DETROIT (Reuters) -- The growth of car-sharing services, such as BMW Group's DriveNow and Daimler's Car2Go, could trim global vehicle sales by 550,000 in 2021 and cost manufacturers more than $8 billion in lost revenue, a study said.
Car-sharing services will have a bigger impact in Europe and the Asia-Pacific than in North America, according to a Boston Consulting Group study.
Automakers in Europe are expected to lose about 278,000 sales a year to car-sharing customers in 2021, which will be offset by sales of 96,000 vehicles a year to car-sharing fleets, for a net loss of 182,000 vehicles.
By comparison, automakers in North America will likely lose about 52,000 sales a year to car-sharing, while selling 44,000 vehicles a year to car-sharing fleets, for a net loss of 8,000 vehicles.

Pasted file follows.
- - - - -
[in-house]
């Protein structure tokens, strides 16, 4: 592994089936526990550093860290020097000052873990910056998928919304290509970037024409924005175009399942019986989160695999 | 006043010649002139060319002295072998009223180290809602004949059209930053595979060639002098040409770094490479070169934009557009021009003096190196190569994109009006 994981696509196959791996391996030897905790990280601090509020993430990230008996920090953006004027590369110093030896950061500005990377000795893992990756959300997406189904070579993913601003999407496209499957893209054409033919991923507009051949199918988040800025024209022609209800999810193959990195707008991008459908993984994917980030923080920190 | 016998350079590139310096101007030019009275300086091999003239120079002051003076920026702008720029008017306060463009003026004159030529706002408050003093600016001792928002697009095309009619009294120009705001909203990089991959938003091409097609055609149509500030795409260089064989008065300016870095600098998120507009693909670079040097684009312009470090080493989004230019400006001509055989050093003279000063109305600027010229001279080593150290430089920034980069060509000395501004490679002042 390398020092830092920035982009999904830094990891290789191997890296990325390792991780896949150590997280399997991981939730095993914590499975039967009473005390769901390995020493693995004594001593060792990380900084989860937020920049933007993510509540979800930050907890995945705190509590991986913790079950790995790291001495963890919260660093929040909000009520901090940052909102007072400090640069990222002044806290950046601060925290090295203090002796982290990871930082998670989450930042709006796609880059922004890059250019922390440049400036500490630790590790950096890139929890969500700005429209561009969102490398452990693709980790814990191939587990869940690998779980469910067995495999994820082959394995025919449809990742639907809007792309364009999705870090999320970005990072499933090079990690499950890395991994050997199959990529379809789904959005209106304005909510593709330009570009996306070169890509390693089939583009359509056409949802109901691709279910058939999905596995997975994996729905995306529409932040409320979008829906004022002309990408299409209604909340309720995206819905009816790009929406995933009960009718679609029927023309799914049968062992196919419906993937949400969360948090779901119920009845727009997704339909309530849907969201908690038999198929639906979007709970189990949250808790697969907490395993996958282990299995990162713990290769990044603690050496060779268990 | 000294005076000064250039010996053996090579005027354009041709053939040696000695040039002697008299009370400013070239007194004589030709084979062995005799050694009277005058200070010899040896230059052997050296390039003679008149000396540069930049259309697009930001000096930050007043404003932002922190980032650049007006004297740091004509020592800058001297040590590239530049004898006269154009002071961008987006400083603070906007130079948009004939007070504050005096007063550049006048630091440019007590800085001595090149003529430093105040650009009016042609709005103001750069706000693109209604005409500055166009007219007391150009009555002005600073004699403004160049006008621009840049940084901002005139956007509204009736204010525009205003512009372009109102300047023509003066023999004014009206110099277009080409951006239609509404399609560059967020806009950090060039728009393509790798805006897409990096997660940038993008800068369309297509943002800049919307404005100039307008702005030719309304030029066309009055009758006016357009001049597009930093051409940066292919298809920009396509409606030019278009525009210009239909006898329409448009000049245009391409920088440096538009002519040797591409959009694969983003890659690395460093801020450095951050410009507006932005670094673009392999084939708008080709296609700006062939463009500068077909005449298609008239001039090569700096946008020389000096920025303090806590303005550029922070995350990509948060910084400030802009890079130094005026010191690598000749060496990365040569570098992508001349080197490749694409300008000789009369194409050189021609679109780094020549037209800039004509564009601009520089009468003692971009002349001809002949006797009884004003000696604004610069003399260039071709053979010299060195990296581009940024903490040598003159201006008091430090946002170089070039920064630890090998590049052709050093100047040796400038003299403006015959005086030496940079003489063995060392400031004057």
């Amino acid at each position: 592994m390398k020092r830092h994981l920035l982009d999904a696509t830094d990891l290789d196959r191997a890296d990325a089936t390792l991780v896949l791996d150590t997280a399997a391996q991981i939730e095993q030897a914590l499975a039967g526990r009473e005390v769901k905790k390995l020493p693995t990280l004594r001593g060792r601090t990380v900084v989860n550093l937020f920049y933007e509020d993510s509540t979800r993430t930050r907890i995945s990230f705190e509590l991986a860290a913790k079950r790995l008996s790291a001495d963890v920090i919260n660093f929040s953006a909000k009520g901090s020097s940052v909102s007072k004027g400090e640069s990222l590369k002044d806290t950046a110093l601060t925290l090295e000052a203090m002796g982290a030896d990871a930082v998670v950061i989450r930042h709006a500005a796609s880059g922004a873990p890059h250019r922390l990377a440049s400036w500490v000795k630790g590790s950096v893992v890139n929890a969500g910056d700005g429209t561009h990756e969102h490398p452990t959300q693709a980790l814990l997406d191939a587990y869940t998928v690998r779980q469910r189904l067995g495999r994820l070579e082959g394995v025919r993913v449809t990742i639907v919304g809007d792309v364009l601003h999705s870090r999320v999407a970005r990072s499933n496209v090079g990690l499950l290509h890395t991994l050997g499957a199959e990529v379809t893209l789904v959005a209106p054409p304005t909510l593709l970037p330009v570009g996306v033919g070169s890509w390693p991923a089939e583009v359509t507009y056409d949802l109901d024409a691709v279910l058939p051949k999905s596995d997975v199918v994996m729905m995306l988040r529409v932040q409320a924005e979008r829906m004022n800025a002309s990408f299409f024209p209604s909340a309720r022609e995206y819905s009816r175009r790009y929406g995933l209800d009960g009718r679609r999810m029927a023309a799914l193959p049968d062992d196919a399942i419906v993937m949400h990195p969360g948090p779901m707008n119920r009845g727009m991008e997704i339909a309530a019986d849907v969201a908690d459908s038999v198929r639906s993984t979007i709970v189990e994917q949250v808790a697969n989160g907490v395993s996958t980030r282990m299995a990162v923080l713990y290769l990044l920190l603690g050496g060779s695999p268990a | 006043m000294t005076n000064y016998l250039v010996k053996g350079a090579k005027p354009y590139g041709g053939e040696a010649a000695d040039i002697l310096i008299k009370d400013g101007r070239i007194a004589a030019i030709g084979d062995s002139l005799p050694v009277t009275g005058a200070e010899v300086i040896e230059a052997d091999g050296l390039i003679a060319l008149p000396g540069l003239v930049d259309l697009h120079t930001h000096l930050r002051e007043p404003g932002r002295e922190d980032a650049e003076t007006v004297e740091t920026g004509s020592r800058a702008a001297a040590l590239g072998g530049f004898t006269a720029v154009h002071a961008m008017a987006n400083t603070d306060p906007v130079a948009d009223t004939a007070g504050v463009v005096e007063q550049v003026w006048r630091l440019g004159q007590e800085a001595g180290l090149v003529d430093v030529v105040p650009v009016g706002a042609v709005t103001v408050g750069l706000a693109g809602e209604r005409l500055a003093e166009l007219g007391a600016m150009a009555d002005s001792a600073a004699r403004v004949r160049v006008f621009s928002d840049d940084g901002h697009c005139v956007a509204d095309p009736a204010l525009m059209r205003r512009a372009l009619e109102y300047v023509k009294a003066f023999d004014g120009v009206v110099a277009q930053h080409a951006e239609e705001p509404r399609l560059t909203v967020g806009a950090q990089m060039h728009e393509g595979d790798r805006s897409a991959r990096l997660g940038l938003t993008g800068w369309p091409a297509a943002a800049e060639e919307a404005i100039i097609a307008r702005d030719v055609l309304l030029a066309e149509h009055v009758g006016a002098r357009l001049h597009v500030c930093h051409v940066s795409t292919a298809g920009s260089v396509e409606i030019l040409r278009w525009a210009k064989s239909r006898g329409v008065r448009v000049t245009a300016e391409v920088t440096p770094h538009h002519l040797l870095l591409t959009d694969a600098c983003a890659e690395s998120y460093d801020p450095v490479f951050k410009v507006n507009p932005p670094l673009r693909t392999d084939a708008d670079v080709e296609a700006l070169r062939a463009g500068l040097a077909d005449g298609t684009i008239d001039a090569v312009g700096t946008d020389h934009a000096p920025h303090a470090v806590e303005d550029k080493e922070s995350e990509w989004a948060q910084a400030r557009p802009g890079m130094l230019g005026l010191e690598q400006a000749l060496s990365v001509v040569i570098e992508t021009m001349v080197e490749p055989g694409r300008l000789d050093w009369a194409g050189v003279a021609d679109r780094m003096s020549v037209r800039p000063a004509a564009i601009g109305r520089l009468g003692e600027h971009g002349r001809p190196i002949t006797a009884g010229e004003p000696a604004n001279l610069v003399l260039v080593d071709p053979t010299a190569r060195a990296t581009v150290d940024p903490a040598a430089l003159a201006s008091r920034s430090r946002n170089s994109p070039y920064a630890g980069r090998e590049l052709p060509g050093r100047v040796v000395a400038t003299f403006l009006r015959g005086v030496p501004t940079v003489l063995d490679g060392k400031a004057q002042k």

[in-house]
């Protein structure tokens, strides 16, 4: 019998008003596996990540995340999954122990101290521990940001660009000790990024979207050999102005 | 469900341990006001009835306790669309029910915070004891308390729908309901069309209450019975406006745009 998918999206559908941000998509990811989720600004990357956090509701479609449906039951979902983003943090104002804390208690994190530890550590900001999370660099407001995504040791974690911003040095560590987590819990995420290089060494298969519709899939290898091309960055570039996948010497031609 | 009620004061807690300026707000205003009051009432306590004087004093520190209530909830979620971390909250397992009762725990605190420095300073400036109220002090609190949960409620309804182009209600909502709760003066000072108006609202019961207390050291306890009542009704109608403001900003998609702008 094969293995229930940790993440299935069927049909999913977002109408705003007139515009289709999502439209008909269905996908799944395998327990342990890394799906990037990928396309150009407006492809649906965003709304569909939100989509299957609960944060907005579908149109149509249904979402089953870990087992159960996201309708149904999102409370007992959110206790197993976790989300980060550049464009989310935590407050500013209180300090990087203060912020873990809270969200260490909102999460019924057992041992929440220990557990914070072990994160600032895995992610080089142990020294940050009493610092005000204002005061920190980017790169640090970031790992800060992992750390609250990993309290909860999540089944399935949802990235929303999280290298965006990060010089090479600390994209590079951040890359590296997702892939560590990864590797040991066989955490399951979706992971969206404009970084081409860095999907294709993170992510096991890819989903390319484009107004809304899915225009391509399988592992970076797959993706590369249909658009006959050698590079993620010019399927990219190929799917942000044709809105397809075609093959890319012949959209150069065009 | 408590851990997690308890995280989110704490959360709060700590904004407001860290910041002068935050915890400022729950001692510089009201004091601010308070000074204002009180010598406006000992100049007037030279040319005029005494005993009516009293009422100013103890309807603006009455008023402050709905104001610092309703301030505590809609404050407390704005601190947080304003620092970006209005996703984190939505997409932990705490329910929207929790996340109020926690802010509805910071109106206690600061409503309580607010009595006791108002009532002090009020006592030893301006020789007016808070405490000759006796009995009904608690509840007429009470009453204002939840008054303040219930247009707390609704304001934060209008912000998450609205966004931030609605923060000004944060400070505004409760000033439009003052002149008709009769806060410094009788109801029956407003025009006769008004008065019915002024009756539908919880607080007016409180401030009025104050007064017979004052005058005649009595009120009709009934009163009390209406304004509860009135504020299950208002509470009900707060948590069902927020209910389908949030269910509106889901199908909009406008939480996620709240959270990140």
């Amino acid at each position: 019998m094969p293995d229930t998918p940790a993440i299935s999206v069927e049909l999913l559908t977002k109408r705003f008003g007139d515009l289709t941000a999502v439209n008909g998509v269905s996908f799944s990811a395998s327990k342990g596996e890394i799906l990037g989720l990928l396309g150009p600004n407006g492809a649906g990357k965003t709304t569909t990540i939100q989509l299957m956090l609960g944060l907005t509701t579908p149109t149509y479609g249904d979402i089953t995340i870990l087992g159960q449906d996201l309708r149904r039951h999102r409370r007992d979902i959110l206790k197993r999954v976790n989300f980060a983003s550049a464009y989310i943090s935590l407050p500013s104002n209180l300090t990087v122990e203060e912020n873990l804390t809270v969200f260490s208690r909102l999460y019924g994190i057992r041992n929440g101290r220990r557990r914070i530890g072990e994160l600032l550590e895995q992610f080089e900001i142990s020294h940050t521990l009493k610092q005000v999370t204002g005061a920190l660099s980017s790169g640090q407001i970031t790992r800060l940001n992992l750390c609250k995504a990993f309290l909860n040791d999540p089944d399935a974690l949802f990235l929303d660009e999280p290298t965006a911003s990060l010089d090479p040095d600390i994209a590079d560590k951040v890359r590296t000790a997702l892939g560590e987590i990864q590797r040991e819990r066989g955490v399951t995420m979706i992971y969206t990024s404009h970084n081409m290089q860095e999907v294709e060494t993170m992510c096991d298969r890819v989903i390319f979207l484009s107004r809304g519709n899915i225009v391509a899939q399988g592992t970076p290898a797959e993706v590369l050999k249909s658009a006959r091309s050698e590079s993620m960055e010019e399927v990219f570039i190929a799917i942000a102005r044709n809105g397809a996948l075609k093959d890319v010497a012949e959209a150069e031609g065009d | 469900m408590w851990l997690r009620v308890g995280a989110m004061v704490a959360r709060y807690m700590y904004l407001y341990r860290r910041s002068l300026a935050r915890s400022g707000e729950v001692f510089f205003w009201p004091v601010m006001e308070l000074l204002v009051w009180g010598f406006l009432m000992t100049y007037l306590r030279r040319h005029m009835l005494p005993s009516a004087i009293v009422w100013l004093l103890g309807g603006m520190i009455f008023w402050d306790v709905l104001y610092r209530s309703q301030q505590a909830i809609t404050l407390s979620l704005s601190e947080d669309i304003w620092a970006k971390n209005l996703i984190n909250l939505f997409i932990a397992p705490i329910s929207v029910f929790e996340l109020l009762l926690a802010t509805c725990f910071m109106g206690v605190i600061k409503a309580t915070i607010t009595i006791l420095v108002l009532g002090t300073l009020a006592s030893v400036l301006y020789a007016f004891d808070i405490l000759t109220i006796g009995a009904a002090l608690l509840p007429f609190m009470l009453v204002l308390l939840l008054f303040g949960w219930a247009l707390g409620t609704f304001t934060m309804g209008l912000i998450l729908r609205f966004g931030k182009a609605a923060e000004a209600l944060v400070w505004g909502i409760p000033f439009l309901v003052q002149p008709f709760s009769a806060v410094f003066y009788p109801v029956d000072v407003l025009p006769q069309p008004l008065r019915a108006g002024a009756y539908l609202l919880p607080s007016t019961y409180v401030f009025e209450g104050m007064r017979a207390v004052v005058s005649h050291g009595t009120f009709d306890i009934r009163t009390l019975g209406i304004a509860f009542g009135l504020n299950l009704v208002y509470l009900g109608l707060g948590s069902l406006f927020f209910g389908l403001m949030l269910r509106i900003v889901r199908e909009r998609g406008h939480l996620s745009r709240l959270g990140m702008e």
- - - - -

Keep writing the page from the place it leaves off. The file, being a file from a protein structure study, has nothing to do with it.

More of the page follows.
In the longer run, according to the study, autonomous vehicles will have a much greater impact on new-car sales than car-sharing but not until 2027, when the two are expected to converge.
Car-sharing services will benefit from the low operating costs of automated vehicles, coupled with their ability to be exactly where users need them, which will increase utilization rates. Their low operating costs will also enable services to provide adequate coverage in smaller cities, resulting in more users and a consequent reduction in private ownership, the study said.
Self-driving cars, not car-sharing, will be the true game changer, the study concludes. Self-driving cars will erase the distinction between car-sharing and ride-hailing while providing users with a "significant" edge in the total cost of ownership.
The study did not account for the short-term impact of ride-hailing services such as Uber and Lyft.
Automotive News Europe contributed to this report